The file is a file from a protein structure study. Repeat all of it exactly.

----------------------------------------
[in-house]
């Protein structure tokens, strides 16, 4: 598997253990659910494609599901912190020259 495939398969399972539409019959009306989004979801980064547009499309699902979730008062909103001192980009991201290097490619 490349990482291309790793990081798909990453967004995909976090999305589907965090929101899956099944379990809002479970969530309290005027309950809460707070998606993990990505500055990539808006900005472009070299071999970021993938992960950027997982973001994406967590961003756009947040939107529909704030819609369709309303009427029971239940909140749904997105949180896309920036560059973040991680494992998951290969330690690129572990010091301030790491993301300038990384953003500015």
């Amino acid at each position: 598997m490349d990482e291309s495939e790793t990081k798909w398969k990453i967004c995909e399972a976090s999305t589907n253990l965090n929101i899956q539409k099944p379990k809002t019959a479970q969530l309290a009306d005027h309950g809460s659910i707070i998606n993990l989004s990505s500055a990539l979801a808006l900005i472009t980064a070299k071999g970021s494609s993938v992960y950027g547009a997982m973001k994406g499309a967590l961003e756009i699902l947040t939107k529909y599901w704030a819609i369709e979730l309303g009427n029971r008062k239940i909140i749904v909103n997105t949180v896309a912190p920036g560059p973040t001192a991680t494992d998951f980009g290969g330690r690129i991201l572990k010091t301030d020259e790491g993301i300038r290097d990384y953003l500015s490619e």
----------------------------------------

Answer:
[in-house]
């Protein structure tokens, strides 16, 4: 598997253990659910494609599901912190020259 495939398969399972539409019959009306989004979801980064547009499309699902979730008062909103001192980009991201290097490619 490349990482291309790793990081798909990453967004995909976090999305589907965090929101899956099944379990809002479970969530309290005027309950809460707070998606993990990505500055990539808006900005472009070299071999970021993938992960950027997982973001994406967590961003756009947040939107529909704030819609369709309303009427029971239940909140749904997105949180896309920036560059973040991680494992998951290969330690690129572990010091301030790491993301300038990384953003500015």
């Amino acid at each position: 598997m490349d990482e291309s495939e790793t990081k798909w398969k990453i967004c995909e399972a976090s999305t589907n253990l965090n929101i899956q539409k099944p379990k809002t019959a479970q969530l309290a009306d005027h309950g809460s659910i707070i998606n993990l989004s990505s500055a990539l979801a808006l900005i472009t980064a070299k071999g970021s494609s993938v992960y950027g547009a997982m973001k994406g499309a967590l961003e756009i699902l947040t939107k529909y599901w704030a819609i369709e979730l309303g009427n029971r008062k239940i909140i749904v909103n997105t949180v896309a912190p920036g560059p973040t001192a991680t494992d998951f980009g290969g330690r690129i991201l572990k010091t301030d020259e790491g993301i300038r290097d990384y953003l500015s490619e």